If this happens, you will need to pay the sheriff for this, and you will want to pay to have the locks changed immediately so that they cannot come back to the property after they have been forced to leave.
Depending on the local laws, the sheriff may also remove the tenants’ belongings. If they do, the tenant will be responsible for having the belongings removed. In some cases, however, it will be your responsibility to store the belongings for the tenant.
This may seem crazy, but the belongings are the tenants, not yours. For that reason, you would be responsible for storing the belongings for a specific amount of time. In some states, you can sell some of the belongings to recoup your costs. In others, you cannot. To learn more about these complex belongings-related laws, check out our article here.
It may seem like you are finally at the end of a long, hard battle. In some ways, you are, but there is still one important point that needs to be addressed: How do you get the money you are owed back?
If the tenant was late on rent payments or cause damages to the property, the judge in your eviction hearing is likely to assign a specific amount of money that the tenant owes you. Most tenants, however, will not pay this money right away. Many will not attempt to pay it at all, and they may simply disappear.
What do you do to get your money back?
If the amount is not large enough to cause permanent damage to your business, the best thing that you can do is cut your losses and move on. Eviction is a timely and costly process; tracking down your money will only cost more.
To recoup the money you are owed, you can take one of the following courses of action:
- File in small claims court: The eviction order that you won will prove your case, and the court can require the funds to be given to you from any bank accounts the tenants have.
- Hire a debt collector: Debt collectors will cost you a pretty penny, but they can get the job done. Additionally, they report to the credit bureaus, so that will protect other landlords from these tenants.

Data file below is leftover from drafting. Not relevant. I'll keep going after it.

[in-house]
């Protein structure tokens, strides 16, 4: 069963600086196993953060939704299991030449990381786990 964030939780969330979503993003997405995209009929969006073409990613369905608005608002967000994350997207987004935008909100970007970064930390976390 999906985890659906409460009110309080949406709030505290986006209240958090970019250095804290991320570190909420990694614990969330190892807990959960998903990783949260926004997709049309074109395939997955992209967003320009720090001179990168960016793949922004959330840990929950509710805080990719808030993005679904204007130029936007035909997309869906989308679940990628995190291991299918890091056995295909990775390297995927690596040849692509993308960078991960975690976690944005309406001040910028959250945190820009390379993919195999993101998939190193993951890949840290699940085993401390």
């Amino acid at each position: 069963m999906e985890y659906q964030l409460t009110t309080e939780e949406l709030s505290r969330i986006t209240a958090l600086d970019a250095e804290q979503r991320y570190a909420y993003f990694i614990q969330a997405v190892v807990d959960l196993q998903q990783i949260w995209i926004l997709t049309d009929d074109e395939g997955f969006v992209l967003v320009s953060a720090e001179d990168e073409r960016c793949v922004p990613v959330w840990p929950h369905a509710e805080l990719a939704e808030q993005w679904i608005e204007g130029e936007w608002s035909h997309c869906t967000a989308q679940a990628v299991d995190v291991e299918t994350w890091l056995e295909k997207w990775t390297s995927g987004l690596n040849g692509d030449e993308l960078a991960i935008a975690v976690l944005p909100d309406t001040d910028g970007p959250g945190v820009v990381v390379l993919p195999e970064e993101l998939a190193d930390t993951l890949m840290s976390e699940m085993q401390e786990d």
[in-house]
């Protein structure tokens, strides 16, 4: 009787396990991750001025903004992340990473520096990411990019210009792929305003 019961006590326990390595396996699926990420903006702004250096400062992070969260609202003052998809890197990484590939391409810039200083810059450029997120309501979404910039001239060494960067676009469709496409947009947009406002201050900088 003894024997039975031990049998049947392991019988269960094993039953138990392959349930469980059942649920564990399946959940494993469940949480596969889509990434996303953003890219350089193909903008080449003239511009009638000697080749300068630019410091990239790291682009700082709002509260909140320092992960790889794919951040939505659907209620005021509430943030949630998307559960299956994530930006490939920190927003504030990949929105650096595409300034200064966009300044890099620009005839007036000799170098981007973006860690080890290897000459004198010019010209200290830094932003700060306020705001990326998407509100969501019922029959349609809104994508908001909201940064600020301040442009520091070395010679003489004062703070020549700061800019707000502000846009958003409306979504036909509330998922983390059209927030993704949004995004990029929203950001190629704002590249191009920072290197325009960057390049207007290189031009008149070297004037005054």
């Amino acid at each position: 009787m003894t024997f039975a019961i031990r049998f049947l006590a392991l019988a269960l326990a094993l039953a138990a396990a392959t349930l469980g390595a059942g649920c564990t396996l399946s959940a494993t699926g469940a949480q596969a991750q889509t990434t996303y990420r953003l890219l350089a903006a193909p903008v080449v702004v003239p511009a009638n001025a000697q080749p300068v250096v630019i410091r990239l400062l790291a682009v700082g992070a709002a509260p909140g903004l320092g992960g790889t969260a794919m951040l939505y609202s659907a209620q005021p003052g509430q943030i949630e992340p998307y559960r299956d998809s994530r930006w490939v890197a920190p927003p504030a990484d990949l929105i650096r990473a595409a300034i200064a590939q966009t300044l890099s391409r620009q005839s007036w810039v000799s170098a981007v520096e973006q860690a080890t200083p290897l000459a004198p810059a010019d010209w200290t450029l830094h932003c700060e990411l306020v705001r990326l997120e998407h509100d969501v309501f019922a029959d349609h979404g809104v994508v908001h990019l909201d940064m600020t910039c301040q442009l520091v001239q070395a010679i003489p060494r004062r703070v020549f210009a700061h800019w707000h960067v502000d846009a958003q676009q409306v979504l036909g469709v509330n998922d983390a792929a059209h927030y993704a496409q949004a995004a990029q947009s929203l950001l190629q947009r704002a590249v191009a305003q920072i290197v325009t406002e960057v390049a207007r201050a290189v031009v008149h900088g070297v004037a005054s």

- Garnish the tenant’s wages: Some states allow you to take your court order back to the court or to your tenant’s employer to get repaid. A percentage of their wages would go to you each week until the money is paid back.
As you can see, there is no simple way to instantly get your money back. While it’s important to stand by your principles to get your money back, there are times when cutting your loss in the eviction process is a better choice than continuing to fight the same battle over and over again. Eventually, you’ll learn when to make that choice!
There is not one surefire method to prevent the need for future evictions. If there was, us landlords wouldn’t need to know how to start the eviction process at all!
While you may not be able to prevent evictions entirely, there are ways to reduce the risk of eviction becoming your only option. The best way to reduce this risk is to do take more care in selecting your tenants.
Many landlords rush to fill their properties as quickly as possible, but choosing great tenants can help lower the chance that you will end up in an eviction hearing with them down the line. And using a high-quality tenant screening service can help you do just that. Choose your tenants wisely, and you’ll be more satisfied with the results.
Running your own rental properties as a landlord can be a lot of fun, but going through eviction is not. Still, understanding how to orchestrate a legal eviction is a necessity as a landlord. With the tools we have introduced today, you’ll be ready to handle this situation if it ever comes up.
Remember the following as you move through eviction proceedings:
- Never self-evict a tenant.
- Keep proof of all documentation, payments, and any other potential problem points.
- Follow all local laws about notice and grace periods.
- Use a sheriff to remove reluctant tenants once you win your court hearing.
The key to succeeding in evicting a tenant is to follow the letter of the law. If you do things out of order, you may have to start over again. This will cost you even more time and money, so take care to only need to move through the eviction process once!